Fault kinematics, seismicity, and geodetic data across central Costa Rica reveal a diffuse fault zone, here named the Central Costa Rica Deformed Belt (CCRDB). The CCRDB defines the western margin of the Panama block and links the North Panama Deformed Belt (NPDB) along the Caribbean coast with the Middle America Trench (MAT) along the Pacific coast. The junction of the CCRDB and the MAT coincides with an abrupt transition from smooth to rough crust on the subducting Cocos plate (rough-smooth boundary). Shallow subduction of rough, thickened oceanic crust associated with the Cocos Ridge shifts active shortening into the volcanic arc along faults of the CCRDB. Variable fault kinematics along this zone may reflect three combined deformation mechanisms: horizontal shortening and shear from oceanic ridge indentation, basal traction from shallow subduction, and localized block uplift from subducting seamount roughness. Within the forearc (domain 1), mesoscale faults express transtension where steep NE striking regional-scale faults intersect the Pacific coast. Across the volcanic arc (domain 2), mesoscale faults exhibit mostly sinistral and dextral slip on NE and NW striking conjugate faults, respectively. Approaching the NPDB in the back arc (domain 3), transcurrent faulting is modified by transpression and crustal thickening. Fault kinematics are consistent with earthquake focal mechanisms and Global Positioning System (GPS) measurements. Radiometric age constraints confirm that faulting post-dates the late Neogene onset of shallow subduction. The ensuing deformation front has propagated northward into the volcanic arc to its present position along the seismically active CCRDB. Within the forearc, the effect of shallow subduction is overprinted by local uplift related to underthrusting seamounts.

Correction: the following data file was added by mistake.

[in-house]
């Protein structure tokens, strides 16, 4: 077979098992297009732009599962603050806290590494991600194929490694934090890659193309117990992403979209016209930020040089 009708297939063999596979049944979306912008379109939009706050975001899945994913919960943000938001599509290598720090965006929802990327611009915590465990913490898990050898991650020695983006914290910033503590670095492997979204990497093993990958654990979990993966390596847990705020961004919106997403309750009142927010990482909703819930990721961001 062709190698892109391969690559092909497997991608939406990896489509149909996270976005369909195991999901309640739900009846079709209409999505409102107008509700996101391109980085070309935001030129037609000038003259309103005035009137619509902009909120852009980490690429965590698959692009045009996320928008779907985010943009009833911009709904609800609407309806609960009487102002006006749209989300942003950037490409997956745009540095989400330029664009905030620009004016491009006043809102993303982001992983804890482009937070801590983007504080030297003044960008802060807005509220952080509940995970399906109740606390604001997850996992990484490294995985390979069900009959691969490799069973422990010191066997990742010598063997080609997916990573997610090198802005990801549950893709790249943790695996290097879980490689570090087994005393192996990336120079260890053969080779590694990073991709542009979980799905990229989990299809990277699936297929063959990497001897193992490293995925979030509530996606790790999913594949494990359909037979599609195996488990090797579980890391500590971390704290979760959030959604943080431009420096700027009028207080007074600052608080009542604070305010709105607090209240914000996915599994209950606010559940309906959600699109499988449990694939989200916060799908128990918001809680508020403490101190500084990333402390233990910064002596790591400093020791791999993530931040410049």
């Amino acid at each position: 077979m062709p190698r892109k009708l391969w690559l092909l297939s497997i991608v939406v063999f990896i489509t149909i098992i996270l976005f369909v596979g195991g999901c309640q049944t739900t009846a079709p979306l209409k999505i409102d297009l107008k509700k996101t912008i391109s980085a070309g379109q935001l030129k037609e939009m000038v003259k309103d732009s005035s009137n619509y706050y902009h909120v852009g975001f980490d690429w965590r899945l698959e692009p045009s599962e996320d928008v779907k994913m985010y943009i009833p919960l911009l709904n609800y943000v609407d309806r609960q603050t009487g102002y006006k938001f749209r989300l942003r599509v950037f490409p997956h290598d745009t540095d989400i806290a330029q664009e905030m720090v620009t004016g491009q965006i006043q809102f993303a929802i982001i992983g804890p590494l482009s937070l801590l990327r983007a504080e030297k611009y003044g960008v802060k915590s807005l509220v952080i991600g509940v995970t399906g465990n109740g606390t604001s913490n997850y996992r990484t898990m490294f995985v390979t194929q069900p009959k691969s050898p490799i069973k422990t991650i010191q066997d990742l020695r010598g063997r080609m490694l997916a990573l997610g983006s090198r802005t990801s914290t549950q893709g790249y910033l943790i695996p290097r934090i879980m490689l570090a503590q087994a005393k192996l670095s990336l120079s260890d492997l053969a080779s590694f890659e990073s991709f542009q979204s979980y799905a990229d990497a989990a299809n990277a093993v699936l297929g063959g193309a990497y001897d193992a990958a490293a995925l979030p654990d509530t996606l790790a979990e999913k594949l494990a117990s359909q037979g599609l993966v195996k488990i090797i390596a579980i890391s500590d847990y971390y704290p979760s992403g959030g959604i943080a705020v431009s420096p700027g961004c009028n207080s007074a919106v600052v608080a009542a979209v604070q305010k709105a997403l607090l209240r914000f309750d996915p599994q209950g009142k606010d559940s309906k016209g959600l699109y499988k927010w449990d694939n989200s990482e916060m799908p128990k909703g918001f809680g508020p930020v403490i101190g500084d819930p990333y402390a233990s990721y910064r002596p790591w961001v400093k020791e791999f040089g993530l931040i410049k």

All Science Journal Classification (ASJC) codes
- Geochemistry and Petrology